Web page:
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Bio-clusters as Co-evolutionary Developments of High Tech, Venture Capital and Socio-Political Institutions: A Historical Perspective of Cambridge and Scotland

Abstract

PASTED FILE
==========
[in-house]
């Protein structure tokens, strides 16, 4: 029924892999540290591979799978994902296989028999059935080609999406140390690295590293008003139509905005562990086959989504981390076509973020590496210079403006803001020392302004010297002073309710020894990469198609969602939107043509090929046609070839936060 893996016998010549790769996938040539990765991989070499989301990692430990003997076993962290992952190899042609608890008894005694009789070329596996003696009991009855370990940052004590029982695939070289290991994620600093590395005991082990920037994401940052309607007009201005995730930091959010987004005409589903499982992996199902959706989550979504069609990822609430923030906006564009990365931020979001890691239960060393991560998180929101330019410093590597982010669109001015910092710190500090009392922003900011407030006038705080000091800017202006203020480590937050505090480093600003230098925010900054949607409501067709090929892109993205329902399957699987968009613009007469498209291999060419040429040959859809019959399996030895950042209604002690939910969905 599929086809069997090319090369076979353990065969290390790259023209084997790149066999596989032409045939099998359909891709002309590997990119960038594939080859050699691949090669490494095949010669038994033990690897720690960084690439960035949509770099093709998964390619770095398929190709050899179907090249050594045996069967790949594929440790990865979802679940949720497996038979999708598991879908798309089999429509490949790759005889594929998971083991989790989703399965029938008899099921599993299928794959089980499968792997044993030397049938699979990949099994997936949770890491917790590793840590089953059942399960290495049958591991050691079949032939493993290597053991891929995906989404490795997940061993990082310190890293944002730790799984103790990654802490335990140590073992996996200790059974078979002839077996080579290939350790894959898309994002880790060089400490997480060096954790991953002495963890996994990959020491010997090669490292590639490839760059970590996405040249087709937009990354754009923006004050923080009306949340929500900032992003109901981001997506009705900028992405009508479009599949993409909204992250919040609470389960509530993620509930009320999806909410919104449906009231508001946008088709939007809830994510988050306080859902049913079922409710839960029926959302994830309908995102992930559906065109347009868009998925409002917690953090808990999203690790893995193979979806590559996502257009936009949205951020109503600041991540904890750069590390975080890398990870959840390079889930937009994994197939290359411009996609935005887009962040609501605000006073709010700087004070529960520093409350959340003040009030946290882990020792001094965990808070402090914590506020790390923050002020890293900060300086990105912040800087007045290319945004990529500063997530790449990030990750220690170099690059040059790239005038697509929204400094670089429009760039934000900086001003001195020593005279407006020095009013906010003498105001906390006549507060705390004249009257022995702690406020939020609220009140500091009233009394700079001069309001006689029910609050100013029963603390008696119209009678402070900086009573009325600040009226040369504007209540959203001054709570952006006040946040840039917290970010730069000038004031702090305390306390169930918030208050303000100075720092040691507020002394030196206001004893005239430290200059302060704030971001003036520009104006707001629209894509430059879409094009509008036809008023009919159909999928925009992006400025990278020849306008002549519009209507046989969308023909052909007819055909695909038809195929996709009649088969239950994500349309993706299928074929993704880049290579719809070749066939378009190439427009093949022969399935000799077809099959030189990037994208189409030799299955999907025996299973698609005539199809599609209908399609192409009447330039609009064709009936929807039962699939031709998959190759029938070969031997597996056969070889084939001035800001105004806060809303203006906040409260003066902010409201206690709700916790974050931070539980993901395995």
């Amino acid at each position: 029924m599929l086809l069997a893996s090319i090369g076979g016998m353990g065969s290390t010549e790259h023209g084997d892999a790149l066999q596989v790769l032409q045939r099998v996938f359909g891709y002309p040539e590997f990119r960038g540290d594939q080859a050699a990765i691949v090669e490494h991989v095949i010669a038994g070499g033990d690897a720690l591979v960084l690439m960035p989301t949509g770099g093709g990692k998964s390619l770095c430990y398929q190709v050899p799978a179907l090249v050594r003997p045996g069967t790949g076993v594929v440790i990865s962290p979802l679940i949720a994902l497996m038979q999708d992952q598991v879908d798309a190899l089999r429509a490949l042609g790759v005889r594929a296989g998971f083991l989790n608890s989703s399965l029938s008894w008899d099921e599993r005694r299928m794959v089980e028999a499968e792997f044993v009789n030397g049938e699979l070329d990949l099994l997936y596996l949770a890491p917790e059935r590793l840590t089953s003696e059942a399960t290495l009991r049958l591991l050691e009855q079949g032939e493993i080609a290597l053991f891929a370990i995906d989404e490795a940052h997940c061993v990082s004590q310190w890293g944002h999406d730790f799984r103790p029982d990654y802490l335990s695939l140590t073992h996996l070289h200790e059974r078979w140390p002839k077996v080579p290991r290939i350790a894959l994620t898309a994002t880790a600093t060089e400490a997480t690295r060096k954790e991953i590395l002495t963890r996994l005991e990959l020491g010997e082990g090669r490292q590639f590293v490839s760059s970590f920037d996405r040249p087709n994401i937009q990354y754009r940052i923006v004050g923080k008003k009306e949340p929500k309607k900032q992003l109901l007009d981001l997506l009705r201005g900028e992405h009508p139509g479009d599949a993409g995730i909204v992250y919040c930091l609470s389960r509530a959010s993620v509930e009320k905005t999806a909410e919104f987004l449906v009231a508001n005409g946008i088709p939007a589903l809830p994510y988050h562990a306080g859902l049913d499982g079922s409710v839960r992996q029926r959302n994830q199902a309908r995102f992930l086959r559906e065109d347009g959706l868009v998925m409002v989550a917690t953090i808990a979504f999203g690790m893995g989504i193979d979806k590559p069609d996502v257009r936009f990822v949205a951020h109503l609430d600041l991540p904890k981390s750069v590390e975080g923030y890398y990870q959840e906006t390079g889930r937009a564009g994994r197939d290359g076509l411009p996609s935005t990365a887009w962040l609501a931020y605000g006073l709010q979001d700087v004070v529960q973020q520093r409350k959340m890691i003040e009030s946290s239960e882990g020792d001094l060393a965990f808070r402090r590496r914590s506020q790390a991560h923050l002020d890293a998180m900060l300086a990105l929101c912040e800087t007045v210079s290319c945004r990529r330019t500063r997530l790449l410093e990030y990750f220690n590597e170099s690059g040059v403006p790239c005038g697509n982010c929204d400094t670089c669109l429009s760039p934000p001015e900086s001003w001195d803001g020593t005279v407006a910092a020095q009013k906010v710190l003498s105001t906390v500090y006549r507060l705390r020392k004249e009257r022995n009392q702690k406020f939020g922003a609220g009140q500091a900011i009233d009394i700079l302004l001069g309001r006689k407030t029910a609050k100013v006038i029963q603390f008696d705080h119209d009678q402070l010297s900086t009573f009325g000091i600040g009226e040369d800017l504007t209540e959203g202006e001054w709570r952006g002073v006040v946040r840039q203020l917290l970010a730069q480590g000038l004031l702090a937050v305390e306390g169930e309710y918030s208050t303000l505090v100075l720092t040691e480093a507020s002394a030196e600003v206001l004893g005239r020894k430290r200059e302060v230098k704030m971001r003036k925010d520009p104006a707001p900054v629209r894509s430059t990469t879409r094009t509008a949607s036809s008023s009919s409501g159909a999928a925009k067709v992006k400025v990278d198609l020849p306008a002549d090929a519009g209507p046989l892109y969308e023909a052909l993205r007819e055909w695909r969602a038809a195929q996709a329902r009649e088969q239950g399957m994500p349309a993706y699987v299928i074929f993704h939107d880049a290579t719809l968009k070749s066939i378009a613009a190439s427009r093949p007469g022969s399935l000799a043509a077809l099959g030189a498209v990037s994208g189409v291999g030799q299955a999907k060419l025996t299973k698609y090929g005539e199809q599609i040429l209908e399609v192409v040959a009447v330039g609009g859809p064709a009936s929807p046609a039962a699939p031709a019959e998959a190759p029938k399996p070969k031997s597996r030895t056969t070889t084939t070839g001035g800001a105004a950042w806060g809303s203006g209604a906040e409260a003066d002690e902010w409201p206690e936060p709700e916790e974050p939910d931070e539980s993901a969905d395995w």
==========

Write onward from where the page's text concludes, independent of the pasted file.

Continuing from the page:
Bio-clusters have been at the centre of regional dynamics in the last ten years. The fact that they allow innovation and competitiveness to emerge through intense interactions between various agents in close geographic proximity has stimulated the interest of policy-makers with aspirations to establish biotechnology presence in their regions. However, this paper conceives bio-clusters as historical developments of the social division of labour which co-evolve with biotechnology, venture capital (VC) and sociopolitical institutions. In doing so, it focuses on the empirical cases of Cambridge and Scotland, critically taking on board a recently developed industry life cycle model. The argument is that co-evolutionary development of bio-clusters is not static but dynamic, involving, nevertheless, certain pre-conditions, discontinuities and contradictions.